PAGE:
There are increasing benefits in identifying data held within these documents and publishing this data in a form that is accessible to automated tools (as RDFa markup in pages served on the site, and through a special query server called a SPARQL endpoint).
These benefits include:
- Improved search engine rankings
- Improved search precision
- Enabling the creation of applications that combine data from different sources, for example events listings, schedules and maps.
Because such applications are based on publically available data they can be developed by any third party with the necessary interest and technical ability. See the Southampton Open Data Service for an example of how this ecosystem of data and applications is beginning to develop.
The first step to enabling semantic search and querying on a site is identifying the entities - most importantly people, places and organisations - discussed in a document. External resources describing these entities should also be identified. These represent globally unique IDs for entities; it is this uniqueness that enables much of the power of the semantic web. If our article text mentions Portland, a conventional search engine will have no way of knowing which of the places of that name is being referred to. If the article is semantically tagged with the URI "http://dbpedia.org/page/Isle_of_Portland" this clearly identifies the article as being about Portland, UK and not Portland, Oregon for example. Semantic search engines such as Sindice can exploit this precision to offer extremely accurate search results.
In order for semantic information to be generated in an efficient way, it is essential that automated tools are used to reduce the amount of labour involved. There are many different techniques for doing this, and the range of techniques and data sources available are constantly expanding (see the Linked Data Cloud diagram). For this reason it is important that our approach to the extraction of semantic information from article text is based around an extensible framework that will accommodate newly available technologies without the need for corresponding changes in the CMS. IKS FISE provides just such a framework.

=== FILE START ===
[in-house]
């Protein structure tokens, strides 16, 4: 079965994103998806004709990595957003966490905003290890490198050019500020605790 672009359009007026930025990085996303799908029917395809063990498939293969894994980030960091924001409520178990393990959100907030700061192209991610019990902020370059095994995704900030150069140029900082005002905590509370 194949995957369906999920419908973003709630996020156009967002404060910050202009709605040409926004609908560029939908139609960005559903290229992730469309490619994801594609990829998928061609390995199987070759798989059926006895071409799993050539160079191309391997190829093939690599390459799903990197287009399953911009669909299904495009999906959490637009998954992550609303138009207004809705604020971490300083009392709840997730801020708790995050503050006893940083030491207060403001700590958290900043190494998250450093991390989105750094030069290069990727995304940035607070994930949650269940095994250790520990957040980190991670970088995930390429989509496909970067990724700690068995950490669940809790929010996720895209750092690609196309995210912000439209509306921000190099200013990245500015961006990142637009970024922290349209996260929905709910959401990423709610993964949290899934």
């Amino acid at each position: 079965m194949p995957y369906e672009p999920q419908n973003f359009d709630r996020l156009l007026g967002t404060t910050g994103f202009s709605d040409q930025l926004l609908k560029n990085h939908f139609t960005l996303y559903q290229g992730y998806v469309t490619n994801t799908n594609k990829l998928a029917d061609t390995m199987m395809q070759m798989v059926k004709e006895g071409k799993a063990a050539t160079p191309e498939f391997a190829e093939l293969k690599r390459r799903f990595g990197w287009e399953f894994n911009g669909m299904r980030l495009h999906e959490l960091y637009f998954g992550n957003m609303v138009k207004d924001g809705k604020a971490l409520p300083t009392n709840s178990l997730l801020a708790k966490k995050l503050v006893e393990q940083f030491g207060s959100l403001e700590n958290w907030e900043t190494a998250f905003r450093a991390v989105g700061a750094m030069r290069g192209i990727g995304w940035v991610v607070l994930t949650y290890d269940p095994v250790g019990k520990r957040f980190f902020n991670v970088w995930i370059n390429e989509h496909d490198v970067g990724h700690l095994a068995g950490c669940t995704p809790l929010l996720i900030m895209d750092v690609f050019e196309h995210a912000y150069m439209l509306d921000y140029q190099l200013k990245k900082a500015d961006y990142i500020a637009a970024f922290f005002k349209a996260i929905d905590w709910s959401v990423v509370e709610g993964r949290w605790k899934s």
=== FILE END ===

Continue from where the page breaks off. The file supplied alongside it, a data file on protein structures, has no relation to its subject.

The integration between GOSS iCM and FISE works as follows:
- IKS FISE is installed as an additional service with which GOSS iCM can communicate over HTTP.
- A new Semantic tab is provided inside the GOSS iCM article editor; when the user elects to retrieve entities from within this tab GOSS iCM sends a request to FISE to identify entities referred to in the article text.
- The user reviews these entities to ensure accuracy and relates them to the article. Entities are stored and related to the article by making use of special groups inside the existing metadata system.
- This information is used to generate RDFa mark up on site pages that are generated from the article. It is also used to populate a public triple store that responds to SPARQL queries - this enables queries such as "Find me all places that are mentioned in articles that mention the RSPCA".
This is a prototype for the semantic functionality that will be available in a future GOSS iCM release. It will continue to evolve through new developments within GOSS and the IKS project. One area of particular interest to GOSS is linking to sources of data of greater relevance to our Public Sector clients to make it easier for them to meet their statutory responsibilities for publishing data and to do it in a way that extends the "Linked Data Cloud" with 5 Star Linked Data as opposed to creating isolated silos of data. The flexibility of the IKS architecture ensures that we will be able to exploit new sources of data to their fullest as they become available. The future of the IKS architecture itself is assured as the associated software including FISE is now transitioning into a new Apache project under the name Stanbol which will ensure long term development.
GOSS will be demonstrating this integration at the IKS Workshop in Paris in July 2011.